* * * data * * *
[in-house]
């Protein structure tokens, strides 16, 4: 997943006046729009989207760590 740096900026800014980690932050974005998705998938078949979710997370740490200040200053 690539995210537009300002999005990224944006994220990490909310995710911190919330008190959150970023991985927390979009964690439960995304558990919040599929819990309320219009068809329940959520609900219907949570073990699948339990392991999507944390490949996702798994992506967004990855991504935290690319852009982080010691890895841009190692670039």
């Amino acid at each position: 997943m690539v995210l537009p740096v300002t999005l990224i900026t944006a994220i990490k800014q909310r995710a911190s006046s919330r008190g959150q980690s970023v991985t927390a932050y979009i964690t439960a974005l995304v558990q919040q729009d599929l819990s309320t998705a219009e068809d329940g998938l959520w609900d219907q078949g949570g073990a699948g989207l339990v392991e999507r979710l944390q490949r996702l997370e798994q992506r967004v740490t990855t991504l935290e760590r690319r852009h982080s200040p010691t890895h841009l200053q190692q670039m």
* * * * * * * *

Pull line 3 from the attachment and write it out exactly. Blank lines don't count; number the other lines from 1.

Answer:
């Amino acid at each position: 997943m690539v995210l537009p740096v300002t999005l990224i900026t944006a994220i990490k800014q909310r995710a911190s006046s919330r008190g959150q980690s970023v991985t927390a932050y979009i964690t439960a974005l995304v558990q919040q729009d599929l819990s309320t998705a219009e068809d329940g998938l959520w609900d219907q078949g949570g073990a699948g989207l339990v392991e999507r979710l944390q490949r996702l997370e798994q992506r967004v740490t990855t991504l935290e760590r690319r852009h982080s200040p010691t890895h841009l200053q190692q670039m």